Psalm 74 is much like the book of Lamentations; it is a mournful prayer for relief that is set against the background of the Babylonian destruction of Jerusalem in 586 BC. And like the book of Lamentations, there is a point at which tears give way to praise, and the merciful nature of God, once remembered and proclaimed, gives much needed hope in the midst of an otherwise bleak landscape. But the first verse meets us like a hammer blow: "O God, why have You cast us off forever?"
The opening verses portray what must have been unthinkable to the ancient saints – the enemies of God celebrating among the temple ruins. The psalmist repeatedly asks God why He would allow this (vss. 1, 10, 11) although it was known through the prophets that the sin of Judah was what led to its downfall. The psalmist’s question is like Moses’ question to God after the golden calf incident: "Why does your wrath burn hot against your people?" (Ex. 32:11). It is obvious why God is angry. The question limits itself to the perspective of God’s stake in the covenant relationship, which He has established and maintained for the sake of His own glory. Psalm 74, just like Exodus 32, goes on to review the long history of God’s covenant mercy and the investment of grace that He has in His beloved people. Indeed, why would God now cast off His people? Will this longstanding covenant, this legacy of mercy, and this promise of eternal salvation now come to nothing? To ask such a question is to answer it. The psalmist’s "why?" is not born of doubt or ignorance, rather it is a prayerful reminder that God’s own glory is at stake in the salvation of His people. The psalmist says as much in conclusion: "Arise, O God, and plead Your own cause" (vs. 22). This point is as reassuring today as it was in those days: God may have every right and reason to punish, but He will save His people for His own sake. When God saves His own people He "pleads His own cause." Why would He do otherwise? That is the heart of the psalmist’s question.
Verses 12-14 take a step back to remember the exodus deliverance and God’s miraculous provisions in the wilderness. This exhibit of past mercy becomes a point of present assurance. The psalmist is making the case – to himself as much as to God – that such mighty and miraculous mercy cannot now come to an inglorious end. God will finish the work He has begun (Phil. 1:6). Verses 16-17 take yet another step back to remember God’s might as Creator, specifically of night and day, and summer and winter. In context these opposites seem to represent more than just the natural cycle of days and seasons, but the changes and extremities of experience that constitute life in this world. The church was then in the dark of night and cold of winter, to use the psalmist’s imagery, but even these are in God’s hands, and the day follows night, as summer follows winter, just as surely as blessing follows hardship for His people (Rom. 8:18).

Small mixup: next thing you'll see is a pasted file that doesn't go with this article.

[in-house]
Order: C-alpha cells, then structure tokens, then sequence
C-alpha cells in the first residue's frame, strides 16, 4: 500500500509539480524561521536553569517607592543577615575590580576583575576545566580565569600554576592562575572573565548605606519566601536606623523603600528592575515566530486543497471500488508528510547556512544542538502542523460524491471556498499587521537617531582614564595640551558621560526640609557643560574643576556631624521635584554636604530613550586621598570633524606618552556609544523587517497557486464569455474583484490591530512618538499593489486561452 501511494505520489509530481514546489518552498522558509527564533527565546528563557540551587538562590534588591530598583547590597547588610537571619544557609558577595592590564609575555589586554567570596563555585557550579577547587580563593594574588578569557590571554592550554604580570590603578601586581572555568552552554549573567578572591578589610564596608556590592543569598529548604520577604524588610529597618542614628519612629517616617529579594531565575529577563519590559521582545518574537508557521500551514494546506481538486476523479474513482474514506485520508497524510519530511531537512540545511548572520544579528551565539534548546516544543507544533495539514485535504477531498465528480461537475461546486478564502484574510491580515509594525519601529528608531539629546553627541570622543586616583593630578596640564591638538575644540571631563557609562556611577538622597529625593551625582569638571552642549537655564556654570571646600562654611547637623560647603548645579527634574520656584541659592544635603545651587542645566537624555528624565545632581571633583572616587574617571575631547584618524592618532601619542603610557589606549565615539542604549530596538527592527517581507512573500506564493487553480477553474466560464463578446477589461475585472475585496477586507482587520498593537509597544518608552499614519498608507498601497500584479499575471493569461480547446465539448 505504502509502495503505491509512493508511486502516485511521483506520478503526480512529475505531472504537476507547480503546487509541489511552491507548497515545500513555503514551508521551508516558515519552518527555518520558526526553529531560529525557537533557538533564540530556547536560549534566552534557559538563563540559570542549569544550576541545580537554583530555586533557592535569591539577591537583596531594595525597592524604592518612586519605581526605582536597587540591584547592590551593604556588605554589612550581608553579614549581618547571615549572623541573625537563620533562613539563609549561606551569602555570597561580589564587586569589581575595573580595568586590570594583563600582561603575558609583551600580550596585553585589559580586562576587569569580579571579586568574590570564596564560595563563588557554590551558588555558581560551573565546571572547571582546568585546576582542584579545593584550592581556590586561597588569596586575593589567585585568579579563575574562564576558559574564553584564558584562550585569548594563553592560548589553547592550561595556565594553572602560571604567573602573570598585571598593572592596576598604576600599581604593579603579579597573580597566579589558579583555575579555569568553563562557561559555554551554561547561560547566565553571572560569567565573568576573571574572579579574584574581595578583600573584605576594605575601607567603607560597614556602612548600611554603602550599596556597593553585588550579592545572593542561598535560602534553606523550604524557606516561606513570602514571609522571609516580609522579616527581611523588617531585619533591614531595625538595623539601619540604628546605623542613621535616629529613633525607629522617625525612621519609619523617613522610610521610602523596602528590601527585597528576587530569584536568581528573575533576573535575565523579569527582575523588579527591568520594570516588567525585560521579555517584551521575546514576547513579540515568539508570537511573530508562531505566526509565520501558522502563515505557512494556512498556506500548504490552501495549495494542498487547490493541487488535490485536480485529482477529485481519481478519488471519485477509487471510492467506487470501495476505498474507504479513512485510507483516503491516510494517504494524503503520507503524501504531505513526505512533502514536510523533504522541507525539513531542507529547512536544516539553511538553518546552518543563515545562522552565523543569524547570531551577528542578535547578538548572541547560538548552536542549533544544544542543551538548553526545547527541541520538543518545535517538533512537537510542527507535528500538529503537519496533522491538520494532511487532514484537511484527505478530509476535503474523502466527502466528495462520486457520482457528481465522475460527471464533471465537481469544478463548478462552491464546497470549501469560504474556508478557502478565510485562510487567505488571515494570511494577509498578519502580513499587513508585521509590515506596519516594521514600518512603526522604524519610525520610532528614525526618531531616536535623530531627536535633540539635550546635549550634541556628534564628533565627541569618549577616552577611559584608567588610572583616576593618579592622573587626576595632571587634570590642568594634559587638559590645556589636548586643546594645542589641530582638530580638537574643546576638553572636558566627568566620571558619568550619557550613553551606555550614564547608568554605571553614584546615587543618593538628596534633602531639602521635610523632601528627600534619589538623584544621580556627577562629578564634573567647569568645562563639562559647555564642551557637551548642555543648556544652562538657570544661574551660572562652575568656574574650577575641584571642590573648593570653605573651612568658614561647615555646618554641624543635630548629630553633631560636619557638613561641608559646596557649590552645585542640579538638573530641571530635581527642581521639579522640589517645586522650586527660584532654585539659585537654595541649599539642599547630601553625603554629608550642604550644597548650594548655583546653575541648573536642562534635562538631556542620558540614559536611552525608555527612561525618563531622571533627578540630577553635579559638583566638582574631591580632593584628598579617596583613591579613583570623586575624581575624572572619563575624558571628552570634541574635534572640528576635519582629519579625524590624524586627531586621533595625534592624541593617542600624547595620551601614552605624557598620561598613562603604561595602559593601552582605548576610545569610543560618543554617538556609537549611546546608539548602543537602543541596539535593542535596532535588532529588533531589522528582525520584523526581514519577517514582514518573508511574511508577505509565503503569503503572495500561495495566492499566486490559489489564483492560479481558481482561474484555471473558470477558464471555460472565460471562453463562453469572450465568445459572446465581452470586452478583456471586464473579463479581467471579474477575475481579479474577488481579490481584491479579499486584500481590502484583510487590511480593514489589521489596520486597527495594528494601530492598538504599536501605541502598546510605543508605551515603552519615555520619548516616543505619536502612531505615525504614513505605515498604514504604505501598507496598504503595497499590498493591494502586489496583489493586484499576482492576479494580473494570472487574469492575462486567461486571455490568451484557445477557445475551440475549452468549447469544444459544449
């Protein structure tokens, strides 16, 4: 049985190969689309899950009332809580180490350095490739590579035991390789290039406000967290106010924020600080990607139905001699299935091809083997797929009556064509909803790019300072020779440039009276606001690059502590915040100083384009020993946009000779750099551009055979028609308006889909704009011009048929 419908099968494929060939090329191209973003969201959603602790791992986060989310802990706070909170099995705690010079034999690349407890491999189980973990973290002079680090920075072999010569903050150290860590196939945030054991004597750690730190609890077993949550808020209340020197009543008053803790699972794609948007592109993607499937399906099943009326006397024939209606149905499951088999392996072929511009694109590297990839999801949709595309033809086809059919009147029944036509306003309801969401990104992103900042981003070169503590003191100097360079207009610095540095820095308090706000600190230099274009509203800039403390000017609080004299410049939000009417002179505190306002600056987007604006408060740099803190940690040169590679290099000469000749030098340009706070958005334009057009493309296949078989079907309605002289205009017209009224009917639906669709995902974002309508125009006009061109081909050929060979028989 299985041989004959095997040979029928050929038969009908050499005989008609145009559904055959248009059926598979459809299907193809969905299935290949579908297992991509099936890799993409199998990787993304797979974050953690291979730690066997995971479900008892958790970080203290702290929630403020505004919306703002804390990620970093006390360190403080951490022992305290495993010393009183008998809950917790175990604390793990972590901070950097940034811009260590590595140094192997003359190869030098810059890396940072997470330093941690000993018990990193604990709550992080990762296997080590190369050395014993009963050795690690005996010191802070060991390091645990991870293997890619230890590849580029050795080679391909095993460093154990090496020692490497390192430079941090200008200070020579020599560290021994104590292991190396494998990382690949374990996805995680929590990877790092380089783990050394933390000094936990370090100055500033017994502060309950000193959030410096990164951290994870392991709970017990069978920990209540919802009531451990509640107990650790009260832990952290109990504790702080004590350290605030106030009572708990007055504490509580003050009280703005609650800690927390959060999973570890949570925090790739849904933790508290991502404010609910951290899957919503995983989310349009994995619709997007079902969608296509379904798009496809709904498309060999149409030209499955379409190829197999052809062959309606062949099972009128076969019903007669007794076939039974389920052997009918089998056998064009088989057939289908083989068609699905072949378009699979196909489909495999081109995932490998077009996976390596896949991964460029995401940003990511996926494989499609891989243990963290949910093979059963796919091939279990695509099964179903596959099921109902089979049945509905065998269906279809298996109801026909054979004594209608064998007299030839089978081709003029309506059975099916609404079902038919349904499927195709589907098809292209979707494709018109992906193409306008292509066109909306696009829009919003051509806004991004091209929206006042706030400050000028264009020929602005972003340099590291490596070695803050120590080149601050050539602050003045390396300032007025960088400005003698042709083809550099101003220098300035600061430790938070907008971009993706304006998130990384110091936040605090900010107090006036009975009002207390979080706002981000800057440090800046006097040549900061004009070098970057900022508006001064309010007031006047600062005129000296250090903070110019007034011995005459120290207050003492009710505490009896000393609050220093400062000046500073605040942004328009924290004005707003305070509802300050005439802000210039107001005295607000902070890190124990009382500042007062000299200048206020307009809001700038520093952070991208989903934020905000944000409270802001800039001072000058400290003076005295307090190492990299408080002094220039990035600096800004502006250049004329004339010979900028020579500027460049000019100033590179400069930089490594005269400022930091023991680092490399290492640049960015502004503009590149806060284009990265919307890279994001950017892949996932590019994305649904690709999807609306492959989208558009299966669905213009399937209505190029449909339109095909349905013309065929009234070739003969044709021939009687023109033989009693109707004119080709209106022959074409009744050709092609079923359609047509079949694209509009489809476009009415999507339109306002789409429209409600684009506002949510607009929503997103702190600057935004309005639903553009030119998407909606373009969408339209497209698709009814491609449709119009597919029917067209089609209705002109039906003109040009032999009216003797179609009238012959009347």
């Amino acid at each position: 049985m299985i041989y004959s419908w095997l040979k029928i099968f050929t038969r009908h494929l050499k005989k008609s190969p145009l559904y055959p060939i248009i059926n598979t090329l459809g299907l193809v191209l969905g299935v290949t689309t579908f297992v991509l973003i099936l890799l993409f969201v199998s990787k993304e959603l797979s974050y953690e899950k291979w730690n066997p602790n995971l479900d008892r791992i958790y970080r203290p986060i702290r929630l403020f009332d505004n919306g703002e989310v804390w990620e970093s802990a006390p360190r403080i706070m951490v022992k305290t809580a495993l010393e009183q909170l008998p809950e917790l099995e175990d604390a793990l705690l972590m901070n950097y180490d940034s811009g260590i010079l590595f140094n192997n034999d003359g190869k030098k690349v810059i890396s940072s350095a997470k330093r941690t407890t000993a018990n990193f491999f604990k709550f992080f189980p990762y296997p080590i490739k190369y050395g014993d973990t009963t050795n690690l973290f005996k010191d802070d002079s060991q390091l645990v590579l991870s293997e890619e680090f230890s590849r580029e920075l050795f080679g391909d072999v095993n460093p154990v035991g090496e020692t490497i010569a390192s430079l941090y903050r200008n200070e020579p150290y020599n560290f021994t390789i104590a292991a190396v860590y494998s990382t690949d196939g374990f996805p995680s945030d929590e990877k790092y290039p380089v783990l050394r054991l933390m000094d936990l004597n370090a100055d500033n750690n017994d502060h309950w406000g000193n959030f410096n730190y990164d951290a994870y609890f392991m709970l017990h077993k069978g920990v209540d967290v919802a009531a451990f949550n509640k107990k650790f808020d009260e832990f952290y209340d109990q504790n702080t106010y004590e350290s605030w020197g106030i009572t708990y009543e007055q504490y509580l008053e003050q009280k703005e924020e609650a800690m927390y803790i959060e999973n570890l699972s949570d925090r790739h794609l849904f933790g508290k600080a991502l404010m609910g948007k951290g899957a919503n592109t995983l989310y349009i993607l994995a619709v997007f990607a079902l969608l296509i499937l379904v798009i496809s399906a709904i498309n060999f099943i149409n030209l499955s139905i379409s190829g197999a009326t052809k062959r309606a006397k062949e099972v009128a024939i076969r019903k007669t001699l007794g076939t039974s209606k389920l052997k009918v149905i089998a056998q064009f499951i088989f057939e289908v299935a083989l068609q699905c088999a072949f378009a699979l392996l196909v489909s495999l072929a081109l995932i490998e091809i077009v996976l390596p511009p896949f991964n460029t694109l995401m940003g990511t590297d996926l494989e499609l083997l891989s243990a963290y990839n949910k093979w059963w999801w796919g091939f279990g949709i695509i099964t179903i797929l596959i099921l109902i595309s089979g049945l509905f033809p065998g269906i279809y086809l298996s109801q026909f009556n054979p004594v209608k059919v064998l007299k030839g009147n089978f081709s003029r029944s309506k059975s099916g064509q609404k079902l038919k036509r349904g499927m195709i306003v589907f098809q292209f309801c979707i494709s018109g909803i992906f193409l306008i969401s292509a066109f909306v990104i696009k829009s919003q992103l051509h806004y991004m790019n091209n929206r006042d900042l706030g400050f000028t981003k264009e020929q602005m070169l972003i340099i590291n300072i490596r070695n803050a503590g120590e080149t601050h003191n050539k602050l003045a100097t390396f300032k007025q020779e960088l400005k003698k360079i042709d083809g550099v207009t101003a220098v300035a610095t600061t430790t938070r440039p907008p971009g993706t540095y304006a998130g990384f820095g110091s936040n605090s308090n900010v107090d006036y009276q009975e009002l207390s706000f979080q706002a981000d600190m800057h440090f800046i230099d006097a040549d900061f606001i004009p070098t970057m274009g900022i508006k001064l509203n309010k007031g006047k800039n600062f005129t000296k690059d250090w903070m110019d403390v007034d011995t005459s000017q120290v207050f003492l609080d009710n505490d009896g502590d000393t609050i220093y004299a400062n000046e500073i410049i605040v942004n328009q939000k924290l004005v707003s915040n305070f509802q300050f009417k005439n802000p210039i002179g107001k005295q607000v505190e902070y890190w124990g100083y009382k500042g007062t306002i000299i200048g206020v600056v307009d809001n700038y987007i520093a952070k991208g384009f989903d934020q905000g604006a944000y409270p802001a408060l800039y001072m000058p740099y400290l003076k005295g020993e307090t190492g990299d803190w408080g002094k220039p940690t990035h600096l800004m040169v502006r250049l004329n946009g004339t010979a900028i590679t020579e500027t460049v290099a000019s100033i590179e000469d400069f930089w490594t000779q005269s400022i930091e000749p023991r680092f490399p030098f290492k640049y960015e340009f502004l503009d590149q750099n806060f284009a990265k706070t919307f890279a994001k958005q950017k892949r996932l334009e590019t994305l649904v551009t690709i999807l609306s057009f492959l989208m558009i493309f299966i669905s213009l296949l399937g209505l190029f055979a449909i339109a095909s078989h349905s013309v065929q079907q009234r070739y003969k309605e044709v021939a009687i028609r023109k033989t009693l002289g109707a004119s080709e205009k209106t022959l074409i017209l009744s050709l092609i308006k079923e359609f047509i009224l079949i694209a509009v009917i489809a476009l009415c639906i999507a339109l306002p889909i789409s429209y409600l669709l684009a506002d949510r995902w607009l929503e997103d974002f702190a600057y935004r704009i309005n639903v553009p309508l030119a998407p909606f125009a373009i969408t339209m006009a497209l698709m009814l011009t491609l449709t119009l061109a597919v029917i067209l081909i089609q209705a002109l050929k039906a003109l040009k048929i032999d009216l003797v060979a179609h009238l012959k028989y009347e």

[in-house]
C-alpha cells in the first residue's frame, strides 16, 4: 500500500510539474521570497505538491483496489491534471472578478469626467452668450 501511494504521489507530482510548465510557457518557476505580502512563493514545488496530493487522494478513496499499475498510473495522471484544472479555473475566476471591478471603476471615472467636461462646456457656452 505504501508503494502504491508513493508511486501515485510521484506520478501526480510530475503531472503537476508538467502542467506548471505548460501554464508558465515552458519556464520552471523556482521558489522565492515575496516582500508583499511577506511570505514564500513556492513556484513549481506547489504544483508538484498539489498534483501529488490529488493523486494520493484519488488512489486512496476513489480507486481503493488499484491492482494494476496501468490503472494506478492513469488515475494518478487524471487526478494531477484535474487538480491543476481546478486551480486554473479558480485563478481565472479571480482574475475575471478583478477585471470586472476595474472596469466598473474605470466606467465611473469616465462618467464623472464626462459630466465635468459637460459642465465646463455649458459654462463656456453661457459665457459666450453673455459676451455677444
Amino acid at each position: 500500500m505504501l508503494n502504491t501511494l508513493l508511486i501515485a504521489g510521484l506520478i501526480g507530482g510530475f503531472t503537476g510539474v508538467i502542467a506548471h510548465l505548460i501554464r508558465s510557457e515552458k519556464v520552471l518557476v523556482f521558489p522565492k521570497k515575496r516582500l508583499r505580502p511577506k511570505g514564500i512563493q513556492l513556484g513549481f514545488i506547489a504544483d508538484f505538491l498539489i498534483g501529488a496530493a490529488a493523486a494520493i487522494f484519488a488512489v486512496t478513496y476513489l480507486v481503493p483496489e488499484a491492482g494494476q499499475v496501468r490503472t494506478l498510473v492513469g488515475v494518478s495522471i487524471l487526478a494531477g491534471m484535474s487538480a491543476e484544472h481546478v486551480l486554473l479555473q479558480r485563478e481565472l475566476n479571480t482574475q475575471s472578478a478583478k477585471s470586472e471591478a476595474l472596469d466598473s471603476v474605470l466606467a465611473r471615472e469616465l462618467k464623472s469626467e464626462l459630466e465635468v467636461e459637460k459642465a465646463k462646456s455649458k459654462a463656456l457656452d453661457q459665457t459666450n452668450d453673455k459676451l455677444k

From the heights of this confession the psalmist blinks back to the present and concludes the psalm with a string of urgent petitions for deliverance. Though the psalmist saw the situation as dire, there are clear indications of his confidence that God would certainly deliver and save His people. Throughout the psalm he called the church by names of divine endearment, like "the sheep of Your pasture" (vs. 1), "Your congregation" and "Your inheritance" (vs. 2). To this list he now adds another, the most poignant and moving of all: "Your turtledove" (vs. 19). These terms of divine endearment put God’s eternal love in perspective and enable the psalmist to see through the present trial. This answers the psalmist’s question "why?" Why would God abandon His own sheep, His claimed inheritance, His beloved turtledove? Why indeed.
Life brings many challenges that may cause us to ask "why?" Psalm 74 invites us to ask that question, but ask from God’s perspective. Why would God abandon His beloved people, whom He has known and loved from all eternity, and for whom He gave His only Son? To ask the question is to answer it.